...could see discrimination even in animal kingdom. Animals have likes and dislikes based on factors like age, body confirmation, etc. Now, we as humans develop discrimination which appears to be granted by nature to us. Inequality rather than equality seems to be the act of nature for humans. Therefore, this discrimination can come in many colors and sizes; one good example could be one would choose the better and attractive breed of a canine other than that not so appealing. And just like this, there are many other ways for us as individuals to act on discrimination. Now when this discernment is taken further as in racial and ethnic differences the insight of this action shouldn’t be tolerable. Topics like philosophical and social implications of race, multiple racial, ethnic and cultural identities, racism, affirmative action, class conscious rather than color conscious, and the color blind principle are pointed out following. When we look at physical characteristics such as skin color from a social perspective, there is not a clear connotation; however, these physiognomies do have what we referred to as social meaning. Ethical Issues * Racial constructions and taxonomy are topics that somewhat have been rooted in the cognizance of our society by previous societies. I have come to believe that the biological sense of race is being slowly forgotten or dismissed. The majority of the general population here in America, potentially think these circumstances are only or......

Words: 1447 - Pages: 6

Premium Essay

Proxy War

...In his article Proxy War, Author Michael Brus claims that affirmative action and racial discrimination are one in the same. He says that the main difference between the two is that affirmative action singles out minorities for desirable things while racial discrimination singles them out for something undesirable. to a certain degree, I can agree with him, but this debate is a lot more complex and is not as simple as white or black. Racial profiling is a very real problem, and many people have claimed to have experienced it, especially in the black and hispanic communities. Nobody should ever be judged or face discrimination by the color of their skin. But, opponents to the practice of affirmative action claim reverse racism towards white people. Affirmative action is a practice that is intended to promote fairness to minorities in this country by stating that individuals are created equally and they should not be judged by their race or gender. Using for an example jobs and university applications, minorities applicants should be considered as an acceptable choice as a white applicant. This is of course taking into consideration their background and experience. In other words,affirmative action is intended to give minorities that have experienced disadvantages an opportunity to succeed. Although this practice has good intentions, this is not what happens. While this practice is meant to support individuals, it is resulting in it being solely based on race. Imagine this......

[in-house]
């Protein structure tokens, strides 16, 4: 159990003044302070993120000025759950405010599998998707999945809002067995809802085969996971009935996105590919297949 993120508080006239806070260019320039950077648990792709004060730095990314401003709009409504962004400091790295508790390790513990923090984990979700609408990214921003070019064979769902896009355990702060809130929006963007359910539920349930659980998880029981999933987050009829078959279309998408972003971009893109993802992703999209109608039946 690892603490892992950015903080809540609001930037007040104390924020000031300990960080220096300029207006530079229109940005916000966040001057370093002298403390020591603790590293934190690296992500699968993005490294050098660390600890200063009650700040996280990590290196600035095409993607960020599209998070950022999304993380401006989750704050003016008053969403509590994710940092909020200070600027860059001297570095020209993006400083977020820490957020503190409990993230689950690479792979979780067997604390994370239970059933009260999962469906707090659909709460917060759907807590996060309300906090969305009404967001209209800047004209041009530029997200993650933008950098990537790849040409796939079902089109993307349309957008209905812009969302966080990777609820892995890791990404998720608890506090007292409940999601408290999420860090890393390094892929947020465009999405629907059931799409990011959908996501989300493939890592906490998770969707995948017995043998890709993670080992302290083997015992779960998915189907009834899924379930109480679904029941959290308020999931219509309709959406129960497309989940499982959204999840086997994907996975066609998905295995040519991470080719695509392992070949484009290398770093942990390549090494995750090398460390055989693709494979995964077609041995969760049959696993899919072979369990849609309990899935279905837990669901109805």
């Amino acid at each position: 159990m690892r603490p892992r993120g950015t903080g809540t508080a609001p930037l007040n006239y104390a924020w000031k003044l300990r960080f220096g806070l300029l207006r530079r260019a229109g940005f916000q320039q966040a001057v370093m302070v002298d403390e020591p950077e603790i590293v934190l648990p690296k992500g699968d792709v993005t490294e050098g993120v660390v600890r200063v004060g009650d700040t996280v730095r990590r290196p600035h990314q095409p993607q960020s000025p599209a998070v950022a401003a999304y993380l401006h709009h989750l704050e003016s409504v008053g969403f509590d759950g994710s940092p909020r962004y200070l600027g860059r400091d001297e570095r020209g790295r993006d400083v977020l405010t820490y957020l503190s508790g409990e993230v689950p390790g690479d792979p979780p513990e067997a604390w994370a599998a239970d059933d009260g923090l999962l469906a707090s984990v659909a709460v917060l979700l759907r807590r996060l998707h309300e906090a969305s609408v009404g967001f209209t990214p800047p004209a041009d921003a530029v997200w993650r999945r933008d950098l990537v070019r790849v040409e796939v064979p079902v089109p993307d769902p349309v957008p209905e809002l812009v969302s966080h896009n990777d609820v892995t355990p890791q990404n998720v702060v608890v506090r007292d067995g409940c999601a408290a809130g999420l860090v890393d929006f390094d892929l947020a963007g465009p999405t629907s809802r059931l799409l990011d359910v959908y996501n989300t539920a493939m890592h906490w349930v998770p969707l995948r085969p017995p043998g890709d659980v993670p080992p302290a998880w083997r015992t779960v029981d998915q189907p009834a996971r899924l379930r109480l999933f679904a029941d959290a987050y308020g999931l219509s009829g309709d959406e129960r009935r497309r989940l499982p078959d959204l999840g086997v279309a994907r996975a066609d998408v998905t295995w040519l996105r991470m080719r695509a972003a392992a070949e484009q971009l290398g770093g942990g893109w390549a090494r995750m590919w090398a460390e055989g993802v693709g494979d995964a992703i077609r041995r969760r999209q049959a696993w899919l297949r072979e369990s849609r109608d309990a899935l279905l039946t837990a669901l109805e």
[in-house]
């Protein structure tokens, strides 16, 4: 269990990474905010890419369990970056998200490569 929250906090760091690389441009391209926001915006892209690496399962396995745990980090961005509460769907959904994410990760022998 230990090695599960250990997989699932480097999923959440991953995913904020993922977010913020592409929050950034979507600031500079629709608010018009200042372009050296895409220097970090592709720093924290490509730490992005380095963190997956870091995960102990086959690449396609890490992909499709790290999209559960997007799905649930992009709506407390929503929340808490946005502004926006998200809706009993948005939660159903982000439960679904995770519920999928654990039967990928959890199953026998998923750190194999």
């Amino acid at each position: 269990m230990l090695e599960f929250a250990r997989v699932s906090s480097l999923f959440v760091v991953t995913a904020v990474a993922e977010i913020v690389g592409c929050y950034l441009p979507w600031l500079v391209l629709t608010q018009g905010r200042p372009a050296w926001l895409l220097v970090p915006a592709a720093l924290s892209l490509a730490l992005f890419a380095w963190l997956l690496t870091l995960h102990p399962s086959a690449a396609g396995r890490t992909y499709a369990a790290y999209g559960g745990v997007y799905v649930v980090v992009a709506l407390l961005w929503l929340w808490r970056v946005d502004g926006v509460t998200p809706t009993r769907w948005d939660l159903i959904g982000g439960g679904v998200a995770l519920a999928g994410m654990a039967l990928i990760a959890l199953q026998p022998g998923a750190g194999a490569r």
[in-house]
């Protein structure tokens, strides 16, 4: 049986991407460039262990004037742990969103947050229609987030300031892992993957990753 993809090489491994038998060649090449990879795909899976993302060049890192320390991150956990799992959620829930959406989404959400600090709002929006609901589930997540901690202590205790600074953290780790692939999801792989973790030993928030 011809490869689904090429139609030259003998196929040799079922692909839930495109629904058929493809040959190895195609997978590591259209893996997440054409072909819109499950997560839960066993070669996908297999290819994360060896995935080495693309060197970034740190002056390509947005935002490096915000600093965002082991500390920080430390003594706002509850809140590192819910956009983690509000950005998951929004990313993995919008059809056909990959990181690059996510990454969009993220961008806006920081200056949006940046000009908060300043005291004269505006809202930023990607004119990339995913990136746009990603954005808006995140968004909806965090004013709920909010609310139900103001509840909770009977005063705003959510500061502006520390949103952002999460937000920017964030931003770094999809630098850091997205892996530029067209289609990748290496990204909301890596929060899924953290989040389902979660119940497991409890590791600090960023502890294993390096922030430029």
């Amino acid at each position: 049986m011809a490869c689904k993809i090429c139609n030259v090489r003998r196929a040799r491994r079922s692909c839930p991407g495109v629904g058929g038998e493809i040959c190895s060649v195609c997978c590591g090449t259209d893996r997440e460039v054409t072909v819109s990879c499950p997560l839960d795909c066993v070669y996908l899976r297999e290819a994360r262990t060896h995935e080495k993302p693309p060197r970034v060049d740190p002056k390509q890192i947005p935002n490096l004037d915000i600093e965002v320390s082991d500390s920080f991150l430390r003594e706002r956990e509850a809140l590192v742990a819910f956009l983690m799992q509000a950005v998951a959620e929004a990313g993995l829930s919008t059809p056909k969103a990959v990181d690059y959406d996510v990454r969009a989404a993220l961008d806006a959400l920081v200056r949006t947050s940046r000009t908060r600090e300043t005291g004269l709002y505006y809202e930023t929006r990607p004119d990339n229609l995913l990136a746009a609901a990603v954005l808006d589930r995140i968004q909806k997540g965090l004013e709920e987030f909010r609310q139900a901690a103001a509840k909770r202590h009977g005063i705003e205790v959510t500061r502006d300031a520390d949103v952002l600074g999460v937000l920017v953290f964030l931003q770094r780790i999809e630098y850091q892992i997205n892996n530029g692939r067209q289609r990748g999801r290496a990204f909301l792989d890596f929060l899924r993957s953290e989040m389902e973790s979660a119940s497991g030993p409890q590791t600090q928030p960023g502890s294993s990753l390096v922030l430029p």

Words: 529 - Pages: 3

Free Essay

Affirmative Acction

...arguments against affirmative action include: * It is unfair to judge applicants on anything other than their merits. – There are numerous factors that a college should take into account when considering applicants – grades, test scores, and extra-curricular activities. An applicant’s race is not a legitimate factor to take into consideration because it is outside of the student’s control. It is impossible for a college to consider every aspect of a student’s background when making decisions on whom to admit. Why focus on race when there are so many other things that differentiate students from one another? * Affirmative action does not lead to true diversity. – Diversity of opinion is important in an academic community, not racial diversity. Affirmative action provides an advantage to some people because of the color of their skin. This is not an attribute that is relevant to the academic mission of a college. Affirmative action gives preferential treatment based exclusively on race, which is a purely external characteristic. * Affirmative action does not help really disadvantaged groups. – In many cases, affirmative action does not achieve its goal of helping disadvantaged minority groups. What it does is perpetuates socioeconomic inequalities by making it easy for members of racial minorities from privileged backgrounds to get into prestigious colleges while not helping members of the lower classes. * White Men Win $11 million Lawsuit for Reverse......